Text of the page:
Benjamin Temple House and Park (Drake Farm Park)
27 Federal City Road at Violet Cox Drive, Ewing Township, Mercer County, New Jersey
New Jersey Turnpike south to Exit 7A for US 195 west; get onto US 295 north which becomes US 95 just after Exit 67 on US 295; get off at Exit 5; turn left heading south on Federal City Road; drive about 0.7 of a mile and turn right into the park (before reaching Ewingville Road (Route 636).
Shabakunk Creek runs through the park.
Benjamin Temple, son of one of the earliest settlers of the Ewing-Hopewell area, was a prosperous landowner, and a brother-in-law of John Hart, signer of the Declaration of Independence.
1750 – the eastern portion of the house built.
1776 – Benjamin fought in the Battle of Trenton along with two of his nephews, John and Nathaniel Temple.
1777 (July) – Benjamin died.
19th century – t he Temple family retained ownership of Benjamin Temple's farm throughout the century.
c. 1840 – the western half of the house built. Its interior was in the Greek revival style popular at that time.
1903 – Cornelia Temple, great-granddaughter of Benjamin Temple, died and the
house was sold to the Ryan family. The Ryans ran a prosperous diary farm on the
property for 50 years.
1973 – the State of New Jersey moved the Benjamin Temple House to its present location. It serve as headquarters for the Ewing Township Historic Preservation Society.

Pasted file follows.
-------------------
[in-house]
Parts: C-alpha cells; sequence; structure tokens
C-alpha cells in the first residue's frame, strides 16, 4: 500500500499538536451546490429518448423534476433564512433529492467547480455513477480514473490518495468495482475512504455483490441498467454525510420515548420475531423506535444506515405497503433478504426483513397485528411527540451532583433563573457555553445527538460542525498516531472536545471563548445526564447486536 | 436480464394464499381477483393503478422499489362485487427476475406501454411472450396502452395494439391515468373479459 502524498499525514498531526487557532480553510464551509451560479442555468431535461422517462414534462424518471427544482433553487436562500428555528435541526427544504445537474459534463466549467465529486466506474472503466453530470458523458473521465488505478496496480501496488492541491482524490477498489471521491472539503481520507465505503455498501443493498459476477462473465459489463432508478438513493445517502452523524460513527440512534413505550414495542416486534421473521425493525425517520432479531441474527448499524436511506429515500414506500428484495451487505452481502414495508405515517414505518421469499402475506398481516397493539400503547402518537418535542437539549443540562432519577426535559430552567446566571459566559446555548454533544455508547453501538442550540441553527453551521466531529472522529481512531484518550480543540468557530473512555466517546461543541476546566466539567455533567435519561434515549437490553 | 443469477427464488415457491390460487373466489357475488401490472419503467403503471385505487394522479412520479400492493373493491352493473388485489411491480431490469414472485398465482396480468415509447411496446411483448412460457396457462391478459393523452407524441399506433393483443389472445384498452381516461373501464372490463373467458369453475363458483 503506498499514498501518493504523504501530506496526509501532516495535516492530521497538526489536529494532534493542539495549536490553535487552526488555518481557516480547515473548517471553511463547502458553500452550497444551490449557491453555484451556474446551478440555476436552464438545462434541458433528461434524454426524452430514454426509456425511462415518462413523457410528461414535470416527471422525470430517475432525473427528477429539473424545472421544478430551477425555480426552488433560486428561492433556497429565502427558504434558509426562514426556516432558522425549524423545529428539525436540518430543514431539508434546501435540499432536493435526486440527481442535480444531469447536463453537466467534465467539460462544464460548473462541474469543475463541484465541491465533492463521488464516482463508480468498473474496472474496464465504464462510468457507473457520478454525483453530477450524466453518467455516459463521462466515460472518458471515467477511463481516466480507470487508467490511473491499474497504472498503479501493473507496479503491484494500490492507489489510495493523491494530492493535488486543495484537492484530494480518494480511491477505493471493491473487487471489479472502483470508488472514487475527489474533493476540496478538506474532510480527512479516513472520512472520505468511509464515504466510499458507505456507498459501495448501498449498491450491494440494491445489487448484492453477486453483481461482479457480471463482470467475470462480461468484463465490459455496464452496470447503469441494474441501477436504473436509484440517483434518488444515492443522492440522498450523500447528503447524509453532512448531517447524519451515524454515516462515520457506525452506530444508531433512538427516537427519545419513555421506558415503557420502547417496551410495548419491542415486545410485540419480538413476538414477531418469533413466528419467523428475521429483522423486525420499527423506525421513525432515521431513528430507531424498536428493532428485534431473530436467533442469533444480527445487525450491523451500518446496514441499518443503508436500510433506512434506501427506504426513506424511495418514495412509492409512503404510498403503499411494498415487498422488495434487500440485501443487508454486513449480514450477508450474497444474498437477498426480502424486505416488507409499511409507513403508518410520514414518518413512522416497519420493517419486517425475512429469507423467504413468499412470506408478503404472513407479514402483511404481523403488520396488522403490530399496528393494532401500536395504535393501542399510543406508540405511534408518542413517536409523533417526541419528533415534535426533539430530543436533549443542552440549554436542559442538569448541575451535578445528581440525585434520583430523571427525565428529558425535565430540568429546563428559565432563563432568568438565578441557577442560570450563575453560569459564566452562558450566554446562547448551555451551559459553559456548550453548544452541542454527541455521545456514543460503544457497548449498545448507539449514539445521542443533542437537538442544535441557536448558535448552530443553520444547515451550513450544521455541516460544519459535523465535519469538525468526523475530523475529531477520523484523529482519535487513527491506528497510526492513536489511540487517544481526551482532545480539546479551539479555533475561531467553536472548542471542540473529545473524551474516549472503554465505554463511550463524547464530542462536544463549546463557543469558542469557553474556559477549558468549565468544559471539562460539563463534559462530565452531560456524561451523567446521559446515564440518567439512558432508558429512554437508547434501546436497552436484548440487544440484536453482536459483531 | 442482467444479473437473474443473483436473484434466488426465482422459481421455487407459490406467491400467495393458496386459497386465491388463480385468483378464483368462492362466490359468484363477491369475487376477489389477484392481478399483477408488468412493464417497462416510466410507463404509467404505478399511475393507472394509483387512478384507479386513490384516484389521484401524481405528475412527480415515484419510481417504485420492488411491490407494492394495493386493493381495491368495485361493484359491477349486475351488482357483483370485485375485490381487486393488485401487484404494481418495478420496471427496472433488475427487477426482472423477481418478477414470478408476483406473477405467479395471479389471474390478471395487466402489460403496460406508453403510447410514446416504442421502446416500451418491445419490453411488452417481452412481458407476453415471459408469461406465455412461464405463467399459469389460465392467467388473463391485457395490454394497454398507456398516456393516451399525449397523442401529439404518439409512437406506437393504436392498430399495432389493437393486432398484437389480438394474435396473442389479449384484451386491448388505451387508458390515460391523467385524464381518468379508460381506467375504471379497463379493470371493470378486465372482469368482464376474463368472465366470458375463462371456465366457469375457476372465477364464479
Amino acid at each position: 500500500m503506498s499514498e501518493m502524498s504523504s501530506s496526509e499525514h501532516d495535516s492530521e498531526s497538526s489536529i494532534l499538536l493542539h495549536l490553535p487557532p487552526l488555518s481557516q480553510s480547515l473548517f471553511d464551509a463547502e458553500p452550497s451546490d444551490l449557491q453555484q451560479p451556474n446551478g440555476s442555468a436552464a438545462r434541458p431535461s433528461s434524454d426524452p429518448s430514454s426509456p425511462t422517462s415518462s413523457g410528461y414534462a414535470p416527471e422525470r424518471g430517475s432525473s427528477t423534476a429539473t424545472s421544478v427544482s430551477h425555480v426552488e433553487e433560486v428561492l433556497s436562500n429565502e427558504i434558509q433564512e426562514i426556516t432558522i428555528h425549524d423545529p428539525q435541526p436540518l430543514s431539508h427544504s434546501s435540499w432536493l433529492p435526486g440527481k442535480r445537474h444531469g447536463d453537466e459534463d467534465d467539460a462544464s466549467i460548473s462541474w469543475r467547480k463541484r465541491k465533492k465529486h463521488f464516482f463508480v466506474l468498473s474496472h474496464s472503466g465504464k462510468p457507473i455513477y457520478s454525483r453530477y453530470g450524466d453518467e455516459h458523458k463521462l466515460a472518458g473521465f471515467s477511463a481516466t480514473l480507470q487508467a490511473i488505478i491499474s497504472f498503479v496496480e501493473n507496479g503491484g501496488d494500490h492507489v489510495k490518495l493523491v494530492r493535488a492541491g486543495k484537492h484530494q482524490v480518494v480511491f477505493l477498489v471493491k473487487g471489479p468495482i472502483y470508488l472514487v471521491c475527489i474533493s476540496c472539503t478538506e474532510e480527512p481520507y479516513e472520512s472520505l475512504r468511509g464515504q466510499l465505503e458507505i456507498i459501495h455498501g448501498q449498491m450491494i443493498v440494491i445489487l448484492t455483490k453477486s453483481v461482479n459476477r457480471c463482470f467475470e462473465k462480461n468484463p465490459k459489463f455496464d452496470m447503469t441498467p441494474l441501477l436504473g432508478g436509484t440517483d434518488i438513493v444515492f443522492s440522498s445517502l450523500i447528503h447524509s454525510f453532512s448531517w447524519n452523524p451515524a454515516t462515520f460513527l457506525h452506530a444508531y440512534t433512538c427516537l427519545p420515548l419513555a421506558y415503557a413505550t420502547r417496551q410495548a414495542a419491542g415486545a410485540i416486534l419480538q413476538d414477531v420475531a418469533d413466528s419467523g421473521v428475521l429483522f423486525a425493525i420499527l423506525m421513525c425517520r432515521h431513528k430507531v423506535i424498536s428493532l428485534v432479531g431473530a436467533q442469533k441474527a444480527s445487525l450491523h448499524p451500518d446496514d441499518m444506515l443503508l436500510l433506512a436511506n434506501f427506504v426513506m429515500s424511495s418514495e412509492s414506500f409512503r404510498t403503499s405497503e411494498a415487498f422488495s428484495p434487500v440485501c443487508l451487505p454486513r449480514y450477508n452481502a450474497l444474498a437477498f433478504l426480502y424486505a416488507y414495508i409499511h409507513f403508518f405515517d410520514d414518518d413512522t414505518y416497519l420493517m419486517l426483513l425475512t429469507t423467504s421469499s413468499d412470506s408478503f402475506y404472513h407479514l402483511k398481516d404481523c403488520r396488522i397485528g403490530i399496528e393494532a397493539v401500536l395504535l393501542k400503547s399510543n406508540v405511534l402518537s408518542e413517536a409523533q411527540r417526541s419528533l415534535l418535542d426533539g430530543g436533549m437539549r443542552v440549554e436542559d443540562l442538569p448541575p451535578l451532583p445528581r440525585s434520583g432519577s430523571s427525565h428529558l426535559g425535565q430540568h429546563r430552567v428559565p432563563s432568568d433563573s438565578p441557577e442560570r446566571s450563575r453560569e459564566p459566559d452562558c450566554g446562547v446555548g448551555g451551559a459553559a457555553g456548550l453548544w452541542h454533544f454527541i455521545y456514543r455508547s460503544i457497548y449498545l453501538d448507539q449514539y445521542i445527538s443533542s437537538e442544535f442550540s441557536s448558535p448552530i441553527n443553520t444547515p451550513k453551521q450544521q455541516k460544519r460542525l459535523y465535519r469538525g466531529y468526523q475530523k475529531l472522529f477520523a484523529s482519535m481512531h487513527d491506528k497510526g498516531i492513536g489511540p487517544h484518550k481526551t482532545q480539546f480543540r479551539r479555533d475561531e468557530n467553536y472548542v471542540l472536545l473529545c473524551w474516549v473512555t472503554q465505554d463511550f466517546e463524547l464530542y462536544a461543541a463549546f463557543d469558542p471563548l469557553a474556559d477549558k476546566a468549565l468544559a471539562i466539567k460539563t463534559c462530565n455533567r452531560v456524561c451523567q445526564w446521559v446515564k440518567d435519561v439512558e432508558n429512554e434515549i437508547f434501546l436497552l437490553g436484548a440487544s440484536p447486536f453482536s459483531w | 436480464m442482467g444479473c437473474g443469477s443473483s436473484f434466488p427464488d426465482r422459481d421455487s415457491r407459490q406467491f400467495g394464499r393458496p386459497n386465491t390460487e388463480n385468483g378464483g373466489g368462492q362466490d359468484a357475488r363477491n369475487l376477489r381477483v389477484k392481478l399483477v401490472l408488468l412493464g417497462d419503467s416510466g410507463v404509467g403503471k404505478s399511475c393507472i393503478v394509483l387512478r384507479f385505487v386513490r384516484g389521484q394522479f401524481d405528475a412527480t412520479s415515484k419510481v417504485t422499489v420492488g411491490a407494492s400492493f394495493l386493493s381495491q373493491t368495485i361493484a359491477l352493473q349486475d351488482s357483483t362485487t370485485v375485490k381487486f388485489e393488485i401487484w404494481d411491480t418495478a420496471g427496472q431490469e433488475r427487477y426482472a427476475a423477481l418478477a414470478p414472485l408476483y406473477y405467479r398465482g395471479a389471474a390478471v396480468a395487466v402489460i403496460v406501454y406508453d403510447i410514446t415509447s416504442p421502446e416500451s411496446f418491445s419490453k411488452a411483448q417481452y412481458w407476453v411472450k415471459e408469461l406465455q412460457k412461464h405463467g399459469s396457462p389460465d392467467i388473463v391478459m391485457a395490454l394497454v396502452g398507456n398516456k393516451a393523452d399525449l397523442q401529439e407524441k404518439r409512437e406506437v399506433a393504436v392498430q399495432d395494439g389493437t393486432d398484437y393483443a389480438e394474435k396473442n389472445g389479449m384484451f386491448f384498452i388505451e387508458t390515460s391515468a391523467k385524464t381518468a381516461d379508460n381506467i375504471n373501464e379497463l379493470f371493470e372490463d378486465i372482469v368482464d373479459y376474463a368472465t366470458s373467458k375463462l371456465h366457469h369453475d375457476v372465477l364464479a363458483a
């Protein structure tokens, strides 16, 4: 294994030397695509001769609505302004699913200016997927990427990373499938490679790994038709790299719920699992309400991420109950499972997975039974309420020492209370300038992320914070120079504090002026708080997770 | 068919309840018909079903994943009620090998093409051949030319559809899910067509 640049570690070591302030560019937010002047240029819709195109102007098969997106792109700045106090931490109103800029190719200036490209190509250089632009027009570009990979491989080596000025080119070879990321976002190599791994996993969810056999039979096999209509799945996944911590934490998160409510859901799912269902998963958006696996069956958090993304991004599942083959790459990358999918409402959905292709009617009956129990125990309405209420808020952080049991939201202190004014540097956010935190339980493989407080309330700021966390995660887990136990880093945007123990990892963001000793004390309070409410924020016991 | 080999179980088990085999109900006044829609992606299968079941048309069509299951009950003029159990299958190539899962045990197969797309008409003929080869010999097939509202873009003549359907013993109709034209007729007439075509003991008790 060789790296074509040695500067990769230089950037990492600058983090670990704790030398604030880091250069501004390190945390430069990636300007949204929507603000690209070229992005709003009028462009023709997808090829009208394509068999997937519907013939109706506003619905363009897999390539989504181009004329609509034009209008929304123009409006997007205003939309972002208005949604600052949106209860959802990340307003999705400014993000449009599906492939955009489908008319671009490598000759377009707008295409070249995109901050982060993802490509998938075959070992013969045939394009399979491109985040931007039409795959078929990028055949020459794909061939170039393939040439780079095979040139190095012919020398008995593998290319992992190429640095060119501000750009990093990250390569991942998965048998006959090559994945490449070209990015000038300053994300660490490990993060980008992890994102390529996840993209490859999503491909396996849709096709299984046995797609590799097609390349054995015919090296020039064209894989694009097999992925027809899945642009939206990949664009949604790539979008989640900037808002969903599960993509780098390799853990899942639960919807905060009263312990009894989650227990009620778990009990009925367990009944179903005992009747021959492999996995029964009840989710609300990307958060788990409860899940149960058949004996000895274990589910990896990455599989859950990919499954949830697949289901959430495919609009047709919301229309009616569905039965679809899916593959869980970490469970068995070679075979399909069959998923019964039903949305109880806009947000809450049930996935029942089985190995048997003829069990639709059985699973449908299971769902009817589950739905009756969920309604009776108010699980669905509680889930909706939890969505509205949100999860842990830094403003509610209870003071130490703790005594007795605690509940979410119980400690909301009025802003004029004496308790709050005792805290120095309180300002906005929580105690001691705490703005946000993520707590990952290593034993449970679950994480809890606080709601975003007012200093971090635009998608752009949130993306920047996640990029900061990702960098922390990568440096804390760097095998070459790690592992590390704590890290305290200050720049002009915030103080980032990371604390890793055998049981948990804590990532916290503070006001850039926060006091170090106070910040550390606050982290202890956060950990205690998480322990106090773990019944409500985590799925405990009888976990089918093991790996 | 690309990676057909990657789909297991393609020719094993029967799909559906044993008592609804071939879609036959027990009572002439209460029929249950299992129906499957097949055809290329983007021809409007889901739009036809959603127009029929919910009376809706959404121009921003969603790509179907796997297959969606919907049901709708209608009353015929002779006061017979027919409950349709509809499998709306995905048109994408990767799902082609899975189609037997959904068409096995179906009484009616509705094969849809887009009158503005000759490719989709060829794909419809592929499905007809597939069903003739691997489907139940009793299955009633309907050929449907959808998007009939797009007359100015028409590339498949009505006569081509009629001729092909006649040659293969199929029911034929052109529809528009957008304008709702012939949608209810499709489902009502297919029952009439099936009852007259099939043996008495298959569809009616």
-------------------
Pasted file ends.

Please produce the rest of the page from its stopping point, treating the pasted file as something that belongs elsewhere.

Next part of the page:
5/09/2005. Ceferino Santana, dog Sonar and I parked in the parking lot. A fellow at the parking area told us that there was a trail down by the stream; just head along the grassy area and take the second left into the woods. We did so, finding that much of the way was blocked by overgrown vegetation. With a little more trail maintenance, the walk could be quite nice. We had already been to four parks in the area and since we were running out of time we did not follow the trail as far as we could have gone. We cut back through the woods on an informal trail and came out very close to the parking lot. Dr. Patrick L. Cooney.
Dr. Patrick L. Cooney
* = blooming on date of field trip, 5/09/2005
Acer negundo (box elder maple)
Acer rubrum (red maple)
Nyssa sylvatica (tupelo)
Picea abies (Norway spruce)
Prunus serotina (black cherry)
Pyrus spp. (apple) *
Quercus palustris (pin oak)
Robinia pseudoacacia (black locust)
Cornus amomum (swamp dogwood)
Lonicera morrowii (Morrow's honeysuckle) *
Pachysandra terminalis (pachysandra)
Rosa multiflora (multiflora rose)
Celastrus orbiculatus (Asiatic bittersweet)
Lonicera japonica (Japanese honeysuckle)
Parthenocissus quinquefolia (Virginia creeper)
Toxicodendron radicans (poison ivy)
Vitis sp. (grape)
Alliaria petiolata (garlic mustard) *
Arctium sp. (burdock)
Barbarea vulgaris (common wintercress) *
Cerastium vulgatum (mouse-ear chickweed) *
Claytonia virginica (spring beauty) *
Duchesnea indica (Indian strawberry) *
Erythronium americanum (trout lily)
Geum canadense (white avens)
Glechoma hederacea (gill-over-the-ground) *
Impatiens sp. (jewelweed)
Lysimachia nummularia (moneywort)
Ranunculus bulbosus (bulbous buttercup) *
Rumex obtusifolius (broad dock)
Symplocarpus foetidus (skunk cabbage)
Taraxacum officinale (common dandelion) *
Veronica serpyllifolia (thyme-leaved speedwell) *
Viola sororia (common blue violet) *
Juncus effusus (soft rush)
Carex sp. (sedge)
Anthoxanthum odoratum (sweet vernal grass)